No, I had not been trampled by a testy toro. Given the hundreds of thousands of people who descend on the Basque town for the eight days of festivities, injuries during San Fermin are remarkably rare. In comparison, as I found out at the local police station, hundreds of people every day have their pockets picked. And I was one of them.
My date with destiny had begun a bare 15 hours earlier in the elegant coastal city of San Sebastian, Franco's favourite seaside hangout. Here, I had joined the revellers - many attired in the San Fermin costume of white pants and T-shirt, red kerchief and belt, and boarded one of the buses that wind their way through the foothills of the Pyrenees towards Pamplona.
For at least 600 years the bull run has been the highlight of San Fermin. On the stroke of eight each morning, thousands of runners attempt, in three exhilarating minutes, to outpace six fully grown bulls, each weighing in excess of 600 kilograms, and each with a pair of horns primed to toss or gore anybody that gets in their way.
No wonder that for the other 23 hours and 57 minutes of the day, people party as if it's the end of the world. The festival had been running for four days by the time I arrived. So completely had it taken over that it was impossible to imagine what the ancient fortress town would look like without the dancing in the streets, the music, the noise and, of course, the drinking.
Within moments of sticking my head into my first bar, I had been grabbed by Nathalie and whisked into the beery bosom of her family and friends. Like many others, Nathalie came to San Fermin every year, not for the bulls, but to party.
Outside, the heavens broke as if it were the first week at Wimbledon. But nothing can rain on Pamplona's parade, and the frantic bacchanal continued. Splashing through the puddles, I ran with the crowd to the next packed bar, bolting down a couple of tapas snacks as fortification against the onslaught of booze and bonhomie.
The shower over, I went in search of the other diversions of San Fermin. I'd just missed the intriguing "contest of flirtatious remarks" in Half Moon Park, but was in time to witness the firework "bull" sizzling in Santiago Square and the pyrotechnical display glittering over the ramparts of the Citadel.
At 2am, a pint-sized chanteuse was belting out "All shook up" in the Plaza de Castillo, the colonnaded old town square, where bands play all night. Too bad for anyone wanting to sleep at the famous Hotel La Perla, Hemingway's haunt during San Fermin. Battling past one of the competing bands that wander the streets, crowds in tow, I reached the edge of the city walls and the Corrales del Gas, where the bulls pass the night before the encierro. The full moon shining through the clouds highlighted the passive beasts. My body shuddered; was it the chill of night or the thought of falling under the bulls' hooves?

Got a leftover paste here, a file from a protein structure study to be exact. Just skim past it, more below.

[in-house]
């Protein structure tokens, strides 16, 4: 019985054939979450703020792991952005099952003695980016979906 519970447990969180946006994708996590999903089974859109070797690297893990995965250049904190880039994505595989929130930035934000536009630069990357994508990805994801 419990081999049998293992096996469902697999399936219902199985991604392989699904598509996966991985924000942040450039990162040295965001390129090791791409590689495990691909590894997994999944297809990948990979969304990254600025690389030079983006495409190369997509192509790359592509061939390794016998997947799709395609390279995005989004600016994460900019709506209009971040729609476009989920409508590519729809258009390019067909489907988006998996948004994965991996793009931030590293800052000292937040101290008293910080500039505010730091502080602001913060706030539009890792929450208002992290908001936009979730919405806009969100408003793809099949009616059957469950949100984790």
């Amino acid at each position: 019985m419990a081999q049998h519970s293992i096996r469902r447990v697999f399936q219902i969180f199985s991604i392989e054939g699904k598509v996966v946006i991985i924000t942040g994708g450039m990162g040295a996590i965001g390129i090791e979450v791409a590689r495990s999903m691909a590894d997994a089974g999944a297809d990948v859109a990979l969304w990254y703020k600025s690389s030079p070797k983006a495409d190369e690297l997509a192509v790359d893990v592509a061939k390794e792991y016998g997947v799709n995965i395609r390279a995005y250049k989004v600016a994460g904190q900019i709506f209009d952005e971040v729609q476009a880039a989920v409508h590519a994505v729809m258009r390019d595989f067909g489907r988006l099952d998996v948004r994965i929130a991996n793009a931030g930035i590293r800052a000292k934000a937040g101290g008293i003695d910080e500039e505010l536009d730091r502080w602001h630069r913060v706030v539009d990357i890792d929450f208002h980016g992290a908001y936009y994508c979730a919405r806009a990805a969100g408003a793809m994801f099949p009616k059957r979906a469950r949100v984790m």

They say that the "hand of Saint Fermin" reaches down from heaven to rescue runners who get into trouble. Taking no chances, I opted for a ringside seat on top of the protective fence, erected along the 850-metre route that winds up through the old town streets to the Plaza de Toros.
I was in Plaza Consistorial - one of the main vantage points. You have to be there by at least 6am to get a decent spot, unless you live in one of the buildings whose geranium-lined balconies overlook the square.
Beneath me, the mozos, as the young male Spanish runners are called, sat cross-legged, nonchalantly reading in the morning papers of the previous day's casualties. With these same papers the mozos would seek their revenge by thwacking a passing bull. The more daring would try to outpace the toros as they stampeded.
Those in the know get moving seconds before the first gun sounds to signify that the bulls have been released. In the ensuing pandemonium I never heard the second shot, which tells the runners the bulls are all out. All I saw was a mass of panicked people rising up the slope of the course, followed by the bewildered bulls in a whirlwind of dust.
And just as suddenly they were gone. Craving more than this fleeting excitement, I followed the crowd towards the Plaza de Toros. It was at this moment that I discovered my lack of a wallet. The old saint must have been paying all his attention to the runners, I thought ruefully.
I was left with just 20 francs. An hour's walk out of Pamplona, I grabbed a lift with Joseph, a truck driver, who took me virtually to the French border, where he stopped for lunch. I then teamed up with Joel, a geologist from Pau, returning to France after partying in Pamplona.
By 3pm, I was deposited in front of Biarritz's Hotel de Ville. Enjoying a late breakfast on the beach, having spent my last 20 francs, it was time to reconsider. Perhaps Saint Fermin had been watching over me after alln
Getting there: The closest airport to Pamplona with scheduled services from Britain is Bilbao, served by British Airways (0345 222111) from Gatwick and Iberia (0171-830 0011) from Heathrow. The lowest fare on BA is pounds 213, on Iberia it is pounds 208 including tax. Some charter services operate to Vitoria, slightly closer to Pamplona. Overland, you can travel by train to Pamplona from London Waterloo in about 13 hours, changing at Paris and Irun; call Eurostar on 0345 303030 for more details. Eurolines (01582 404511) has two direct services a week on Thursdays and Sundays, taking 20 hours and costing pounds 138 return.
More information: Spanish Tourist Office, 57 St James' Street, London SW1A 1LD (0171-499 0901; brochure line 0891 669920).Reuse content